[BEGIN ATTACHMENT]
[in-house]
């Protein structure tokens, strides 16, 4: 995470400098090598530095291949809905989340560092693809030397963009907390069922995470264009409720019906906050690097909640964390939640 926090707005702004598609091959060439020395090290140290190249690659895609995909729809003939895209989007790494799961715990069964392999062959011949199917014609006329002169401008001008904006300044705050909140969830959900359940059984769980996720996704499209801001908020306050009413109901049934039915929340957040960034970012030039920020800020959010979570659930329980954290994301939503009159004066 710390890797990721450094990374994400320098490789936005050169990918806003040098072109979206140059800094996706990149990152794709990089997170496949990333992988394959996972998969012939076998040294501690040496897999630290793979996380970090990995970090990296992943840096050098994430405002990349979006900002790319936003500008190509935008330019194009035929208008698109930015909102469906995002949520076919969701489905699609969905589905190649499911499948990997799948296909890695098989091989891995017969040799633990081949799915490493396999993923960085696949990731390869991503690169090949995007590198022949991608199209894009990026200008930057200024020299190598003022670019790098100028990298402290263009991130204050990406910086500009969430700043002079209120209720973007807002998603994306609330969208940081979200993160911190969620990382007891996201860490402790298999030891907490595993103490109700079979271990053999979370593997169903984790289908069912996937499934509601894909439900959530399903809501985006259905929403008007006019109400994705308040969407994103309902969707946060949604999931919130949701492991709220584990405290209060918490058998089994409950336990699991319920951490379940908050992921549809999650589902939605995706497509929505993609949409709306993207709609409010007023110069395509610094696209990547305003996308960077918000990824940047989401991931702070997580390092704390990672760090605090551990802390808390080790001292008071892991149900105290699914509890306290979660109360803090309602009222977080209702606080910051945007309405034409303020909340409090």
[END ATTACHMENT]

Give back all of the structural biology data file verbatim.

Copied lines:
[in-house]
């Protein structure tokens, strides 16, 4: 995470400098090598530095291949809905989340560092693809030397963009907390069922995470264009409720019906906050690097909640964390939640 926090707005702004598609091959060439020395090290140290190249690659895609995909729809003939895209989007790494799961715990069964392999062959011949199917014609006329002169401008001008904006300044705050909140969830959900359940059984769980996720996704499209801001908020306050009413109901049934039915929340957040960034970012030039920020800020959010979570659930329980954290994301939503009159004066 710390890797990721450094990374994400320098490789936005050169990918806003040098072109979206140059800094996706990149990152794709990089997170496949990333992988394959996972998969012939076998040294501690040496897999630290793979996380970090990995970090990296992943840096050098994430405002990349979006900002790319936003500008190509935008330019194009035929208008698109930015909102469906995002949520076919969701489905699609969905589905190649499911499948990997799948296909890695098989091989891995017969040799633990081949799915490493396999993923960085696949990731390869991503690169090949995007590198022949991608199209894009990026200008930057200024020299190598003022670019790098100028990298402290263009991130204050990406910086500009969430700043002079209120209720973007807002998603994306609330969208940081979200993160911190969620990382007891996201860490402790298999030891907490595993103490109700079979271990053999979370593997169903984790289908069912996937499934509601894909439900959530399903809501985006259905929403008007006019109400994705308040969407994103309902969707946060949604999931919130949701492991709220584990405290209060918490058998089994409950336990699991319920951490379940908050992921549809999650589902939605995706497509929505993609949409709306993207709609409010007023110069395509610094696209990547305003996308960077918000990824940047989401991931702070997580390092704390990672760090605090551990802390808390080790001292008071892991149900105290699914509890306290979660109360803090309602009222977080209702606080910051945007309405034409303020909340409090």